That's like saying that a car has a total carrying capacity of 1000 lbs, but the car itself weighs 448 lbs, leaving only 552 lbs for passengers. 552 lbs is not enough to carry 5 average size adults. The competition also advertises carrying capacity of 1000 lbs, but the car itself weights only 125 lbs (it is a very lightweight car), leaving 875 lbs for passengers, which is possible for 5 average adults.

Close, but you're missing the point of this article. I'll try using your analogy:

It's like saying that a car has a total carrying capacity of 1000 lbs, but the car itself weighs 448 lbs, leaving only 552 lbs for passengers. 552 lbs is not enough to carry 5 average size adults.

The competition also advertises carrying capacity of 1000 lbs, but the car itself weights only 440 lbs (it is a very lighter car but not by much), leaving 560 lbs for passengers, which also isn't enough for 5 average size adults, but people have been driving those cars for 2 years and the internet didn't throw a fit about it.

Why are you showing how much space the surface has without the recovery partition but you don't do the same thing for the MBA? You know it does have a recovery partition too right?

Note that I didn't make these graphs, but I assume it's because removing the partition in Windows is significantly easier to do than on Mac OS X. On OS X it looks like you need to either wipe the entire drive and reinstall the OS, or use command line to find, delete and merge partitions.

The Recovery Partition on Mac OS X is 650MB (at least on my MBP). If there is no valid recovery partition on a Mac OS X system, then the EFI will do a full reinstall from the internets. (The recovery partition doesn't contain the entire system, only enough to do recovery/maintenance/research tasks). The recovery partition/image on PCs is out of date the moment they ship.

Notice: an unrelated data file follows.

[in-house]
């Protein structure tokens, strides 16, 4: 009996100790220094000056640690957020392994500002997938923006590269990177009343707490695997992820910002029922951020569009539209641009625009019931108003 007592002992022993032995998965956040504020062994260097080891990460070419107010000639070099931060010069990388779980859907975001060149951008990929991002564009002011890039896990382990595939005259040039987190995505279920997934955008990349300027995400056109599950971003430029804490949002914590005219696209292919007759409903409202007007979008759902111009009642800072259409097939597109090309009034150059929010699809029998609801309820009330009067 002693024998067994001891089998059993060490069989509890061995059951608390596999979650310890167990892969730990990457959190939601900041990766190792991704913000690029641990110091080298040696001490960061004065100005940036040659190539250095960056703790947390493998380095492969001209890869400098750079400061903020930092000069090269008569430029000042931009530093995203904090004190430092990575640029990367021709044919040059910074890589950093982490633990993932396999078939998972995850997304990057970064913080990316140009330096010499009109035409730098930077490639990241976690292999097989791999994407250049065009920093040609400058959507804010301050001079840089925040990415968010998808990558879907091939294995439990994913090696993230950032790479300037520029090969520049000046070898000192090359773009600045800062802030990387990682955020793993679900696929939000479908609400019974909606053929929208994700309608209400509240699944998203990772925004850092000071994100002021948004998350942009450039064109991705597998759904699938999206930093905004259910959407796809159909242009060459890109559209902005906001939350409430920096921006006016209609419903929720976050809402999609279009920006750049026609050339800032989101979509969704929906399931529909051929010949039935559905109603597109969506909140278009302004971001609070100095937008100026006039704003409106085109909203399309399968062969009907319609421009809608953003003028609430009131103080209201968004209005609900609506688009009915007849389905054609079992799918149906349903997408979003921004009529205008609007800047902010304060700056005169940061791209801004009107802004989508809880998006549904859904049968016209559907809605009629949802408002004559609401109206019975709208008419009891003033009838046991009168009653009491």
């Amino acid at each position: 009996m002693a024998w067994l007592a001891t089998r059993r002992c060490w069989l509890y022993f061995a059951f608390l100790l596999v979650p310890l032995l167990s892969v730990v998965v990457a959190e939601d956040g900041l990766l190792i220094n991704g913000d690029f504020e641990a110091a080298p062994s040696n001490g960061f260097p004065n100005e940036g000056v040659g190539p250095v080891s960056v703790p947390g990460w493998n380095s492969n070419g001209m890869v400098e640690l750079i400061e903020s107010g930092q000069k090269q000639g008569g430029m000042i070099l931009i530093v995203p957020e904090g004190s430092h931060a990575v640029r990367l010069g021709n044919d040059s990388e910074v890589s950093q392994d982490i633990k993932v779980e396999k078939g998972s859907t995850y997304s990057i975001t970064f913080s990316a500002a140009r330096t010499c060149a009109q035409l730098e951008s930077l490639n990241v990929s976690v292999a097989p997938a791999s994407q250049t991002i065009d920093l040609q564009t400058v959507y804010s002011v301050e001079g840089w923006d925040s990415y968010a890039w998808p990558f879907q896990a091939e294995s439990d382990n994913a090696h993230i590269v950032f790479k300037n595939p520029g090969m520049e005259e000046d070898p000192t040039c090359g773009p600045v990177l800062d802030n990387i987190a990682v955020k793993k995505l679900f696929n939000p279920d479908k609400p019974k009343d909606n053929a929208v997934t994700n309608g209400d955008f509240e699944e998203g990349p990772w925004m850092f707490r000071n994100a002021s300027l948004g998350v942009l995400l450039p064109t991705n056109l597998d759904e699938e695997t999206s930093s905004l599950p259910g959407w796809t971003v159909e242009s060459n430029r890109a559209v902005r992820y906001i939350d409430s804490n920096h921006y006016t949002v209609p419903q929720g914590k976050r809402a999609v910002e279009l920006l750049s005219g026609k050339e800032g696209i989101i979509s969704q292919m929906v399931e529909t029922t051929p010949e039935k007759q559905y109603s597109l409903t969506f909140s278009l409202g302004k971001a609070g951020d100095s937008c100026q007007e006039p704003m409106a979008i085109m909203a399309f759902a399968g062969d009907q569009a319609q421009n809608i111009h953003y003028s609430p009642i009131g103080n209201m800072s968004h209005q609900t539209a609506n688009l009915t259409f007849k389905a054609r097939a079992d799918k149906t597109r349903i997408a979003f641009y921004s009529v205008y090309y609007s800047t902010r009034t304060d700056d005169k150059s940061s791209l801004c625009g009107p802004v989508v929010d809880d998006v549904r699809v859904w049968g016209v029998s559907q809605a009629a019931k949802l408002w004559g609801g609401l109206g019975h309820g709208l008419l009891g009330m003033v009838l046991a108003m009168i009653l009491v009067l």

Some people might blow off the restore partition, saying the iPad doesn't need things like that. But if something does happen to your iPad what are you going to do? You need a full computer, like the Surface Pro, to actually restore that thing, hence your restore partition is actually needs the use of another device, unlike the Surface where it is on the device, or you have the option of backing it up onto just media, so not need to even need another working device to restore it. Thought I'd just mention that.

On an iOS device say you have a 32GB iPhone or iPad right? When you have the iOS device installed you have around 28 GB left. How do people say that its acceptable on a Surface that you have less than 15GB left on a 32GB device?

shadodemon said,
On an iOS device say you have a 32GB iPhone or iPad right? When you have the iOS device installed you have around 28 GB left. How do people say that its acceptable on a Surface that you have less than 15GB left on a 32GB device?

It's 22 GB (source: I actually own a surface), why the 6 gb difference? Recovery partition and office.